There are no small gestures, no miniscule omissions on someone else’s cheshbon (account).
None of this comports, by the way, either with what I read in mussar (ethics) seforim or the biographies of mussar personalities. How inspiring these stories were and are to me! The attention paid to every detail of human relationships by a R’ Yisroel Salanter, the Alter of Slabodka! Even contemporary personalities such as R’ Moshe Feinstein and R’ Avraham Pam — their lives are filled with stories about how to live your life. Why this does not filter down to us, I don’t know. But it is simply a commonplace view in the right-wing yeshiva world that I live in, love, and defend that parking and street signs do not apply to orthodox Jews; rules and deadlines are for other people; queues are for those with less important things to do with their time; the grossest, most personal information is demanded from casual strangers; seating at dinners is by net worth; conversational partners are never introduced and — of course — looking a stranger on the street in the face and uttering those infamous fighting words — “Good Shabbos” — is provocation of the highest order.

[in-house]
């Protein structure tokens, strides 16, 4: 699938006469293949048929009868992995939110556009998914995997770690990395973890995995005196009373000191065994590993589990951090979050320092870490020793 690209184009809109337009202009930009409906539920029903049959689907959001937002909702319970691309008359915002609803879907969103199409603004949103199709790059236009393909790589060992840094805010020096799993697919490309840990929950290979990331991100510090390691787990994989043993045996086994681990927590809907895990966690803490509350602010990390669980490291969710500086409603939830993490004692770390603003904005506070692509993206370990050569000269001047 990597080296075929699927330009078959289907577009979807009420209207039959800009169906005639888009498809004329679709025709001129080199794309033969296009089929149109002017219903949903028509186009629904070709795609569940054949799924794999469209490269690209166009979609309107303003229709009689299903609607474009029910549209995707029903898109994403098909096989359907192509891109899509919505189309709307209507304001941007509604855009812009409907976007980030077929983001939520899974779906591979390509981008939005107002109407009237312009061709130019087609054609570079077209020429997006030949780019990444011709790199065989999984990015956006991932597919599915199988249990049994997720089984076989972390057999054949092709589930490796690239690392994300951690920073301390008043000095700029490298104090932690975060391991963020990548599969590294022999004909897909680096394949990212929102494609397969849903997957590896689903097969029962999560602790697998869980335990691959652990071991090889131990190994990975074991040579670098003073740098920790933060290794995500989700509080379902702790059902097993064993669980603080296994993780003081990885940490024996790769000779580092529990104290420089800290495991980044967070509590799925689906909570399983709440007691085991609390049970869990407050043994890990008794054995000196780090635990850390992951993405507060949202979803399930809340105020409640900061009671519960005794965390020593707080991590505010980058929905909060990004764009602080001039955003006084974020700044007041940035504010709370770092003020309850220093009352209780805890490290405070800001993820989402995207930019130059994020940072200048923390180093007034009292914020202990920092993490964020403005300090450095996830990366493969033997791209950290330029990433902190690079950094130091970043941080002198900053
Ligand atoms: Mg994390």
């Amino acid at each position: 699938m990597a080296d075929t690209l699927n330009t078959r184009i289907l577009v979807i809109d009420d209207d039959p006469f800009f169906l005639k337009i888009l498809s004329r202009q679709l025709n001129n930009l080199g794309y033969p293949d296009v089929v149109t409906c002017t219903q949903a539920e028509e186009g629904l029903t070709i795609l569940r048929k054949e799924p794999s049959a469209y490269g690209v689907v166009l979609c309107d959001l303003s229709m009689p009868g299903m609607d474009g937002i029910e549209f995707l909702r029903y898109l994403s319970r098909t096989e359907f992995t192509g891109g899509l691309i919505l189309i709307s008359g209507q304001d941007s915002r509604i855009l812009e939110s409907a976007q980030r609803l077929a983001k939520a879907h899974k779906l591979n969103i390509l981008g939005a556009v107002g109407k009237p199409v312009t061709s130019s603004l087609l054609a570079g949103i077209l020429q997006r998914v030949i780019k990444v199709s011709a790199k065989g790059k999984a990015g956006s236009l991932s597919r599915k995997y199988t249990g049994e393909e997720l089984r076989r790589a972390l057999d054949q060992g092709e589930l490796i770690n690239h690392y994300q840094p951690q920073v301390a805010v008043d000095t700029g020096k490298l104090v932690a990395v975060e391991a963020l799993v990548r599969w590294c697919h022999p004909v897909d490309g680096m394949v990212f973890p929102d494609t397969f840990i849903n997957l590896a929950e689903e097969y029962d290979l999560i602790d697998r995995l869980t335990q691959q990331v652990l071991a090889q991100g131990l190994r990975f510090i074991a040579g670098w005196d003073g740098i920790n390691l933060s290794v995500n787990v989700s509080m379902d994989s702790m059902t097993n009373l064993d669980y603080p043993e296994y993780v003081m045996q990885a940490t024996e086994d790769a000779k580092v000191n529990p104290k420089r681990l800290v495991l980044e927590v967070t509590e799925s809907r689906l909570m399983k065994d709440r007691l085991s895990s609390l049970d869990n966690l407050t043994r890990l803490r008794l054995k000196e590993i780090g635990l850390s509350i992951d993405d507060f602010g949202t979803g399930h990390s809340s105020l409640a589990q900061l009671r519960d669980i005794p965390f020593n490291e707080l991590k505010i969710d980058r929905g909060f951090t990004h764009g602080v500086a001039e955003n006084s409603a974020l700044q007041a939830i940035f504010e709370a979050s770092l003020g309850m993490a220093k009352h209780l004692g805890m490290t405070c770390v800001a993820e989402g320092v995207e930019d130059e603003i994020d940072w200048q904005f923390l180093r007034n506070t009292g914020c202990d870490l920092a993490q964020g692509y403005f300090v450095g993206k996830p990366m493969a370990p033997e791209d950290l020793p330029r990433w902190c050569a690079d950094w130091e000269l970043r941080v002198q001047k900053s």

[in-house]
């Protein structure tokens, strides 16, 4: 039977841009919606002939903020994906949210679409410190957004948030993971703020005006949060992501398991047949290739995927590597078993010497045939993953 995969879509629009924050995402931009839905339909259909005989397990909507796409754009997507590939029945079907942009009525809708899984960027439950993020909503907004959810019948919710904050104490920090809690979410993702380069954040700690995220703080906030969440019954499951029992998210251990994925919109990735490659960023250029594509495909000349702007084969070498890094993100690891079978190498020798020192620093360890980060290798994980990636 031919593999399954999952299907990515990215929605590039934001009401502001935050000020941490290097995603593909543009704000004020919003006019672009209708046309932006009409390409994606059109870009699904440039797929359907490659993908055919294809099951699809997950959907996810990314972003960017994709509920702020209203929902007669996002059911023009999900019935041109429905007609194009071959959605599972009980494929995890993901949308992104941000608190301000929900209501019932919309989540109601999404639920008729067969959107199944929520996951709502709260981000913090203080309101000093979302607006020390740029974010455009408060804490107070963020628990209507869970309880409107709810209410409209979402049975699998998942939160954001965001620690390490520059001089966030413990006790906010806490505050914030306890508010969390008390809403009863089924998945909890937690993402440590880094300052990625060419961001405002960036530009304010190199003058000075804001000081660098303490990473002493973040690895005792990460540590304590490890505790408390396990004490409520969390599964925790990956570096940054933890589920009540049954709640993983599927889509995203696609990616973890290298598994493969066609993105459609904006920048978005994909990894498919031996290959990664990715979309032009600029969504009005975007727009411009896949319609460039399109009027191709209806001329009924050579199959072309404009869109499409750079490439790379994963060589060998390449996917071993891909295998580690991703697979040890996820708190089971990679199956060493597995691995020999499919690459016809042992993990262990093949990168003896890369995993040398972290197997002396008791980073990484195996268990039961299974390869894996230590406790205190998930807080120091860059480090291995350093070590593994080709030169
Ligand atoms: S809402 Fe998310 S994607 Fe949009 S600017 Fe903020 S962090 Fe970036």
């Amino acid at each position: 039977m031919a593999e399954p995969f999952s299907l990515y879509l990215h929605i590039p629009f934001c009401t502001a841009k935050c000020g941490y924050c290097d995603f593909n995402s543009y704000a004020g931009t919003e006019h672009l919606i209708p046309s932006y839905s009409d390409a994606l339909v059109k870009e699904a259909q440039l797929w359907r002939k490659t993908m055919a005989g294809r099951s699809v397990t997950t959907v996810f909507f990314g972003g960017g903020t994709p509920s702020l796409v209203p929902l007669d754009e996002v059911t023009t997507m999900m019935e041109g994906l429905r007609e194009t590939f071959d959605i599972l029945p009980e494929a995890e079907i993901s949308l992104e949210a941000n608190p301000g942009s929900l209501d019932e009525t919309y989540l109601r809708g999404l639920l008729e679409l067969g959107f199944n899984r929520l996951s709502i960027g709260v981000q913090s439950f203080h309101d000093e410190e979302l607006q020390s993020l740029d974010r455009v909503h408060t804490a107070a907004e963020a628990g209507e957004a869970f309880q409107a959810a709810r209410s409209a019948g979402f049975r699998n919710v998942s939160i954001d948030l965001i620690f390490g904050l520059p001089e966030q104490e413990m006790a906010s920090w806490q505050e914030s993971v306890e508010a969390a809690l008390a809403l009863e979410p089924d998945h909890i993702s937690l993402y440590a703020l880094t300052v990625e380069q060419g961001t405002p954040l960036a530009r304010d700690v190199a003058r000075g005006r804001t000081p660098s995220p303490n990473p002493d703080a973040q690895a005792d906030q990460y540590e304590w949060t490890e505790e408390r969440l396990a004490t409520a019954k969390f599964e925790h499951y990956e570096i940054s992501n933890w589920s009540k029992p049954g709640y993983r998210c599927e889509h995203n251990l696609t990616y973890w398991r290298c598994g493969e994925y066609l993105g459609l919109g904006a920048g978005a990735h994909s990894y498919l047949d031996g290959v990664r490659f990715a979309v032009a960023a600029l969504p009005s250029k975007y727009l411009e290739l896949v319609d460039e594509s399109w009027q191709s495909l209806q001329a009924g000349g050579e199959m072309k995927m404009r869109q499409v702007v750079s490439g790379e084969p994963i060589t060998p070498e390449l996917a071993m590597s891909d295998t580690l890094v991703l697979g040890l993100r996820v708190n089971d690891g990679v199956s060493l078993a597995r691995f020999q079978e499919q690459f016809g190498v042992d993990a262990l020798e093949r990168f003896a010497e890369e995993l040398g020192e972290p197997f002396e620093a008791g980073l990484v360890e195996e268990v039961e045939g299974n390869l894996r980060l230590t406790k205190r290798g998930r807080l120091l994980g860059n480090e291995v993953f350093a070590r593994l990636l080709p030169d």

Baalei teshuva never get past this, unless they have given up any hope of independent mind completely. I had a yeshiva roommate who told me, when I complained about people who parked in the middle of a strip mall parking lot in our neighborhood while they “ran into” the store, that I should shake my “goyishe” concept of “manners.” God forbid. But that was how he, a very sincere young man, dealt with the massive cognitive dissonance introduced by observing the way a large percentage of orthodox Jews treat the world and each other.
To me, it all comes down to the seforim.
We claim the bais medrash is our spiritual, almost physical home; seforim are our trophies, our sustenance; we caress them, die over them, we want our sons to write them.
But when we’re done with them for the day, we leave them behind just like the pile of used Kleenex next to the shtender. More than zoo rabbis, Zionism, fruit-shaped yarmulkes, all the hot buttons we love to argue over — this, and the foundation of ill manners — selfishness — that stands on it, must be at the heart of every baal teshuva who turns back around again, and the other formerly frum on the other side who seek, and find, not just examples of outliers whose scandalous behavior would shame any community to justify their actions, but a lack of garden variety derech eretz that is part and parcel of our existence.
Blame it on galus (the Diaspora), on distraction, on Eastern Europe, on yeridas hadoros (the decline of the generations) but it’s our problem now. All we who stay the course can do is pick up the tissues, collect the seforim, make sure our children see us do so and that they understand what is right and wrong despite what they see and whom they see it from … and, for ourselves, look upwards, not down, for inspiration and leadership, and recognize a snare of profound subtlety and power, nothing less than poison to the soul of the striving idealist.